SharpDX: Managed DirectX for Metro from the community

One of the disappointments in Microsoft’s new Windows Runtime platform is lack of support for XNA, a gaming/fast graphics API which wraps DirectX and is supported on Windows, Windows Phone and on Xbox 360.

Developer Alexandre Mutel has stepped up to fill the gap with the open source SharpDX, which also provides access to the DirectX API from C#, supports both desktop and Windows Runtime development. One of the first games to use SharpDX, ARMED, has already arrived in the Windows Store.

image

In addition, Mutel says “it will certainly be possible to use ShardDX from Windows Phone 8”.

SharpDX was made possible by a custom tool called SharpGen which generates the .NET API automatically from the DirectX SDK.

The puzzle is why Microsoft did not make more effort to support XNA in Windows 8, or failing that to provide an alternative for .NET developers.

If you want to use SharpDX, be prepared for considerable effort learning the API, as there is little documentation so far. Still, it will likely be easier than learning C++, which is the official solution for DirectX on the Windows Runtime.

VN:F [1.9.18_1163]
Rate this post
Rating: 6.0/10 (2 votes cast)
SharpDX: Managed DirectX for Metro from the community, 6.0 out of 10 based on 2 ratings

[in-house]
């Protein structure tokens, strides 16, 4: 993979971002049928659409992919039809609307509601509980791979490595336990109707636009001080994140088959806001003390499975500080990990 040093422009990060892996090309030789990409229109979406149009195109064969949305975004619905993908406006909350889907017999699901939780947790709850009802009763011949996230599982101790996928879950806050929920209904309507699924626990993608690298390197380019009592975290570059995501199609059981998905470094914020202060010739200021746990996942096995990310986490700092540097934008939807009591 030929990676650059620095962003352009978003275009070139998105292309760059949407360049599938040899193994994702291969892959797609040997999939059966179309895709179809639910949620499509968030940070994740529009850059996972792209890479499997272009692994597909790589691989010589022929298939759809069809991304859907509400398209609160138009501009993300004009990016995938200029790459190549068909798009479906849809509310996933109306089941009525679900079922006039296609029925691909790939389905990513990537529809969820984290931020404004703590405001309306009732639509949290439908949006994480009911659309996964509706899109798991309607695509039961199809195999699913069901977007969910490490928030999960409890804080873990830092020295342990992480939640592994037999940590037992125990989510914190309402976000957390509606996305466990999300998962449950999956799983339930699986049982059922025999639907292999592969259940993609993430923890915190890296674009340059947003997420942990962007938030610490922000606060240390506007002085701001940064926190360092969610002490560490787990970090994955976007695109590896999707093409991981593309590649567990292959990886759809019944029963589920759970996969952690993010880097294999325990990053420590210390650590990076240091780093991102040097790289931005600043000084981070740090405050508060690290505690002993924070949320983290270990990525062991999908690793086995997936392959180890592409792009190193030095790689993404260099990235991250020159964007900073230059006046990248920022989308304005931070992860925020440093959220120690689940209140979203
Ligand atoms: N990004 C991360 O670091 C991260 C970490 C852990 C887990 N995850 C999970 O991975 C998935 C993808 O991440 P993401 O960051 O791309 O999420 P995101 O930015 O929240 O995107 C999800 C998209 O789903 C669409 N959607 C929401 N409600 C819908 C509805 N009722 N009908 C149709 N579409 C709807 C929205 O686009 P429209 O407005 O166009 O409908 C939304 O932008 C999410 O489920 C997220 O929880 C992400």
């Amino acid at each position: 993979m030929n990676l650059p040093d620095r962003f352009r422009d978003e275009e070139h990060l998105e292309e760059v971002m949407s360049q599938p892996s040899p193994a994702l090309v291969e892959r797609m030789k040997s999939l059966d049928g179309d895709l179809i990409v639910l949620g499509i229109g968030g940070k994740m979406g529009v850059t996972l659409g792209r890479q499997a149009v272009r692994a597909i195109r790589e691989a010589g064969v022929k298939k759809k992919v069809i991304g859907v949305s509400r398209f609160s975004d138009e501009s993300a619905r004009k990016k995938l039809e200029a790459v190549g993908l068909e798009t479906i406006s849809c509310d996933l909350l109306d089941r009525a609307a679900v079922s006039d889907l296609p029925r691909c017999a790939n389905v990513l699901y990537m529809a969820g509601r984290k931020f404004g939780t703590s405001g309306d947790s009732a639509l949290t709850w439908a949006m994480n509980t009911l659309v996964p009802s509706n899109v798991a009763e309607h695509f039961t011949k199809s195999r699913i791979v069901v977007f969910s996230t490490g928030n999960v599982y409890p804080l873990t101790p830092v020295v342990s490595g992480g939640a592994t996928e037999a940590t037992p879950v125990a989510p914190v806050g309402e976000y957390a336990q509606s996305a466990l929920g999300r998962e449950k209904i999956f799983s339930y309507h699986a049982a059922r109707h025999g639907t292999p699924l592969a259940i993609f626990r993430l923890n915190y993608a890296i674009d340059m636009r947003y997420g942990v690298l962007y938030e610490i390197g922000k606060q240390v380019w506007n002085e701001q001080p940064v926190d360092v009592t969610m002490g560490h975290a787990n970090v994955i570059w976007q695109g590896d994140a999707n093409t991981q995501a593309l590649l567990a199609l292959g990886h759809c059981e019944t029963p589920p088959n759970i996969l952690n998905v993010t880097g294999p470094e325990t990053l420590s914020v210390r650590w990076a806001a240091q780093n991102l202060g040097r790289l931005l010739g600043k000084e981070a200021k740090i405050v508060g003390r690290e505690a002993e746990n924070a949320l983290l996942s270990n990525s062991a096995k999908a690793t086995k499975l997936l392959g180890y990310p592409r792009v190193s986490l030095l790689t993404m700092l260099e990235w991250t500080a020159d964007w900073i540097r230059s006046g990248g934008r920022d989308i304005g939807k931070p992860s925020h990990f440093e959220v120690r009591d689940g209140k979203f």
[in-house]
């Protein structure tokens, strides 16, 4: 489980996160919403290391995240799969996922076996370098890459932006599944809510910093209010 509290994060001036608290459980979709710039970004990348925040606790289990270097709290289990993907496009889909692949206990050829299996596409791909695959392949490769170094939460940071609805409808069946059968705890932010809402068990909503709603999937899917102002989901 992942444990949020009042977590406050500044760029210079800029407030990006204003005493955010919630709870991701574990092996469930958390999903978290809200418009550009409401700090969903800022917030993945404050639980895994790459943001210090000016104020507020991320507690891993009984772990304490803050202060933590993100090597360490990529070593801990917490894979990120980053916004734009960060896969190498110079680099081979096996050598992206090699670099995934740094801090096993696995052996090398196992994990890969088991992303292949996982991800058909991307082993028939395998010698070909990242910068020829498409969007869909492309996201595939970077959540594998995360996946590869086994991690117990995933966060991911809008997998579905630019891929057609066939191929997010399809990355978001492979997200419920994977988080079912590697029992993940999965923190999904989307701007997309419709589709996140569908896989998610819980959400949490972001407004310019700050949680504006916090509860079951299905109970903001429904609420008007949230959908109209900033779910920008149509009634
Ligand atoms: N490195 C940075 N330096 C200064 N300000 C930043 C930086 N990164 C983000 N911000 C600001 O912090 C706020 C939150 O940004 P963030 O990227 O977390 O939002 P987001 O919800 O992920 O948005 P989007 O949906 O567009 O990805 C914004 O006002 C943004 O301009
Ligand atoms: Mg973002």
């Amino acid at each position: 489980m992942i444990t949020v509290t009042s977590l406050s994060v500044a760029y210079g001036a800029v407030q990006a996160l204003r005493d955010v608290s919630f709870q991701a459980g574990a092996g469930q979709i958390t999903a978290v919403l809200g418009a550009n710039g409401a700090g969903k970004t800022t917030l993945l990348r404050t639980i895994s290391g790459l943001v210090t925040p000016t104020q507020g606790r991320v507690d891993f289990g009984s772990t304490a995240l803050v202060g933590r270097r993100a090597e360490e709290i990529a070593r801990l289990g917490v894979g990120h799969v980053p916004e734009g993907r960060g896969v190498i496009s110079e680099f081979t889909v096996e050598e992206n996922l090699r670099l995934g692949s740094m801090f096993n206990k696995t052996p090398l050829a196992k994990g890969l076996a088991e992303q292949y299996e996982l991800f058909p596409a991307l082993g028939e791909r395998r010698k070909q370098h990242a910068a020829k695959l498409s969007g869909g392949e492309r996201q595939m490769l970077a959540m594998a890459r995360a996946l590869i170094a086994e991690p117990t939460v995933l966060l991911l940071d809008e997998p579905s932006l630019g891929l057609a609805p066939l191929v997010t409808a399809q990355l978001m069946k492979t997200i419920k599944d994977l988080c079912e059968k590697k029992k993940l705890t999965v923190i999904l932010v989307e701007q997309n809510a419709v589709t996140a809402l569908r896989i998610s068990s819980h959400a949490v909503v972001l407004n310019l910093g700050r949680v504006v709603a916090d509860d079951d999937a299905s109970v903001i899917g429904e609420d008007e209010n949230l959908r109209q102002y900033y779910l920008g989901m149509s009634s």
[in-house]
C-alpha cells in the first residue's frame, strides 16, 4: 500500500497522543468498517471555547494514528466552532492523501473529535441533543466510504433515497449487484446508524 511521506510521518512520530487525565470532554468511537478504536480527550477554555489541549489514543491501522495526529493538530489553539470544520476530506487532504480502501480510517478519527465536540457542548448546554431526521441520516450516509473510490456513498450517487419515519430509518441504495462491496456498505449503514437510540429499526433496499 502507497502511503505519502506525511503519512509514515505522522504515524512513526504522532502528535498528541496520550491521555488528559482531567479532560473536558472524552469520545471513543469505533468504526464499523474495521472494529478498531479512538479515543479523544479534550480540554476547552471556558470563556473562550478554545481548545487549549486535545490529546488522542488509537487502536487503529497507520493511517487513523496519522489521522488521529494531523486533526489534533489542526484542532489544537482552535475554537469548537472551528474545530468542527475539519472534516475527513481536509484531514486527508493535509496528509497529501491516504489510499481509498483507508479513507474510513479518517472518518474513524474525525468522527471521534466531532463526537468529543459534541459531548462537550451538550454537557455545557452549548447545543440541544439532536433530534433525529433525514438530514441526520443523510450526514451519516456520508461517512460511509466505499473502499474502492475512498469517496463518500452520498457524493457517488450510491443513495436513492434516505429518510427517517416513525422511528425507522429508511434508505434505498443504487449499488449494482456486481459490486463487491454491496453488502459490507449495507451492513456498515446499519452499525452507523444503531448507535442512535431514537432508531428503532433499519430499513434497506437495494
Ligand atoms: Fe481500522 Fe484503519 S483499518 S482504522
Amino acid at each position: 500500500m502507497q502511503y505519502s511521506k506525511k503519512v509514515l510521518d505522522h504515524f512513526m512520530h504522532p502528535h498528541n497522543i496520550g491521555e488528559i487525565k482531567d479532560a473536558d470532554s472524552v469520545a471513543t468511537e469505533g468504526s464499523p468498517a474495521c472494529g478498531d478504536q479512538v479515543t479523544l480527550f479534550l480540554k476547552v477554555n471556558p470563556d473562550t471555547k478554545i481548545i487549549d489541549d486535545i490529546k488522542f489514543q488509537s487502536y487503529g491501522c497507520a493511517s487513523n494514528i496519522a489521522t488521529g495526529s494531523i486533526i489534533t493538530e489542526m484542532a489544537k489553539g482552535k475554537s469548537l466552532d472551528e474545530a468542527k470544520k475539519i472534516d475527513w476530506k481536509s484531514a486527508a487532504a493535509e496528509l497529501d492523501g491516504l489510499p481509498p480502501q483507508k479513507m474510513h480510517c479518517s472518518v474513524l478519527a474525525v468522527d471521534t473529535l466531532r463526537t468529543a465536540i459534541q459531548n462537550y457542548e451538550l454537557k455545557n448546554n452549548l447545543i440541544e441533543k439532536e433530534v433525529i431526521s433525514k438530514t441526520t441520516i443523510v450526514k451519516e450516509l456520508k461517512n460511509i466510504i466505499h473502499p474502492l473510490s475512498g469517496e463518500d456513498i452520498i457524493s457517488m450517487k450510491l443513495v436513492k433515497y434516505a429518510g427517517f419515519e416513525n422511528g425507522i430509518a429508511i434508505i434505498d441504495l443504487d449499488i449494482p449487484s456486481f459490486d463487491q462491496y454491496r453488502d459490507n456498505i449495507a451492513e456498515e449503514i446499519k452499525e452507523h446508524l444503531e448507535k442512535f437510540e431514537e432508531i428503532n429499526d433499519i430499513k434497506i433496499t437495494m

Related posts:

  1. Windows Phone, Windows 8, and Metro Metro Metro feature in Microsoft’s last keynote at CES
  2. More Windows Installer confusion: managed code custom actions a no-no
  3. Developers: will you do Metro?
  4. Hands on: building an app for Windows 8 Metro
  5. Run Metro apps in a window on Windows 8

3 comments to SharpDX: Managed DirectX for Metro from the community

  • I would circumvent SharpDX and leverage Unity3D instead. It provides a higher level of abstraction than just executing shader pipelines against meshes – it supports C#, and encapsulates a game engine, a physics engine, a terrain editor, a particle emmiter etc, in a unified and extensible UI.

  • Brian Howden

    There is also the ANX wrapper that makes sharpDX XNA compatible.

    Brian

  • @Josh Reuben, your general statement “I would circumvent SharpDX and leverage Unity3D instead” is absolutely misleading. Unity3D is a commercial engine (with several 1000$ for Unity Pro with all extensions per Developer seat), with multiplatform support…etc. SharpDX is *just* a managed DirectX wrapper. Lots of student/indie/company are using DirectX not to only to make advanced games, but to do multimedia applications or just to learn how to build an engine. There are dozens of simple situations where we want to use DirectX in a C# Windows 8 Metro application, without having to use or buy a commercial engine.